No Runs, Few Hits, and Many Errors: Street Stops, Bias, and Proactive Policing

ABSTRACT Equilibrium models of racial discrimination in law enforcement encounters suggest that in the absence of racial discrimination, the proportion of searches yielding evidence of illegal activity (the hit rate) will be equal across races. Searches that disproportionately target one racial group, resulting in a relatively low hit rate, are inefficient and suggest bias. An unbiased officer...

Rewriting Whren v. United States

ABSTRACT In 1996, the U.S. Supreme Court decided Whren v. United States—a unanimous opinion in which the Court effectively constitutionalized racial profiling. Despite its enduring consequences, Whren remains good law today. This Article rewrites the opinion. We do so, in part, to demonstrate how one might incorporate racial justice concerns into Fourth Amendment jurisprudence, a body of law that...

Deploying Death

ABSTRACT This Article observes that if the U.S. Supreme Court overturns Roe v. Wade, people of color—specifically black people—disproportionately will be impacted by the abortion restrictions that will proliferate in the wake of the decision. In many cases, those forced to terminate unwanted pregnancies under unsafe conditions will be black; some of these people will die. This Article asks about...

Reforms for Radicals? An Abolitionist Framework

ABSTRACT This Article draws on prison abolitionist organizing, campaigns, and intellectual work around the country to offer a framework for thinking about radical reforms rooted in an abolitionist framework. A radical reform (1) shrinks the system doing harm; (2) relies on modes of political, economic, and social organization that contradict prevailing arrangements and gesture at new...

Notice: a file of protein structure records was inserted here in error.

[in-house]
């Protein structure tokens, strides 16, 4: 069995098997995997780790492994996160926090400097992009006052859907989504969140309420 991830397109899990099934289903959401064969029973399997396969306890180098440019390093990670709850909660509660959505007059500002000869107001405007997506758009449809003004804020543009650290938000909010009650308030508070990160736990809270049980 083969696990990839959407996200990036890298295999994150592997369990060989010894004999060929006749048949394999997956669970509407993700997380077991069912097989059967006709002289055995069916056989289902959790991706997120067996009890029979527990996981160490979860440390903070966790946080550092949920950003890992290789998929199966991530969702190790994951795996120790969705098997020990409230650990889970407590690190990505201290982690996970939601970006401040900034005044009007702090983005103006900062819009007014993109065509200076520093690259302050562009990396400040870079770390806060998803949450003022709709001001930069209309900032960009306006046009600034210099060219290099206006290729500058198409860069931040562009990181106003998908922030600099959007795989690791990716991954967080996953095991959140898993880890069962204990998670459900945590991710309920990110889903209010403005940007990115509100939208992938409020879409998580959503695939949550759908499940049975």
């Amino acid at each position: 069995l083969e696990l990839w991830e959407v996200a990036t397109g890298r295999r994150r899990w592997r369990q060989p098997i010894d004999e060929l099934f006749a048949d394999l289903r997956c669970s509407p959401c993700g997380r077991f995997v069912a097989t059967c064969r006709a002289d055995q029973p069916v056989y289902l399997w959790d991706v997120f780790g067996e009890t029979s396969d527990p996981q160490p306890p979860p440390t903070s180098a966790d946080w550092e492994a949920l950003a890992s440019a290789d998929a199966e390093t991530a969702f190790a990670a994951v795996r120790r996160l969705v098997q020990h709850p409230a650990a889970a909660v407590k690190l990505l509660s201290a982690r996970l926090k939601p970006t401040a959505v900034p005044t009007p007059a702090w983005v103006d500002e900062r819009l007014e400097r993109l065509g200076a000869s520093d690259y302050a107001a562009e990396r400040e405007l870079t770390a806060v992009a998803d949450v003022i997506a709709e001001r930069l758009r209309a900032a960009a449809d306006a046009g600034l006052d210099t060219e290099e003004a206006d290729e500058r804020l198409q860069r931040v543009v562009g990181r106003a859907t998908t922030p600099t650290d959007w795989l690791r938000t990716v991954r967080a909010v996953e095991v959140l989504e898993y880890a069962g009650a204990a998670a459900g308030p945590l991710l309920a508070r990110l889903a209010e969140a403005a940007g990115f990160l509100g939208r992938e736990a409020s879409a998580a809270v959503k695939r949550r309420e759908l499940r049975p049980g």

Platforms as Blackacres

ABSTRACT This Article argues that this indiscriminate treatment of all websites as blackacres violates the First Amendment. Applying cyber-trespass rules identically across the internet undermines core constitutional values by giving platforms unlimited discretion to prevent access to information that’s already within the public sphere. To avoid these unconstitutional applications of cyber...

ALI Data Privacy: Overview and Black Letter Text

ABSTRACT In this Article, the Reporters for the American Law Institute Principles of Law, Data Privacy provide an overview of the project as well as the text of its black letter. The Principles aim to provide a blueprint for policymakers to regulate privacy comprehensively and effectively. The Principles propose comprehensive privacy principles for legislation that are consistent with key...

The Tragedy of Democratic Constitutionalism

ABSTRACT In contemporary constitutional jurisprudence, capacious notions of individual liberty are ascendant. Under the First Amendment, due process, takings, nondelegation, and a range of interpretive doctrines, advocates are seeking greater respect for individual liberty, and greater constitutional restraints on the state—increasingly to successful effect. In the name of individual freedom...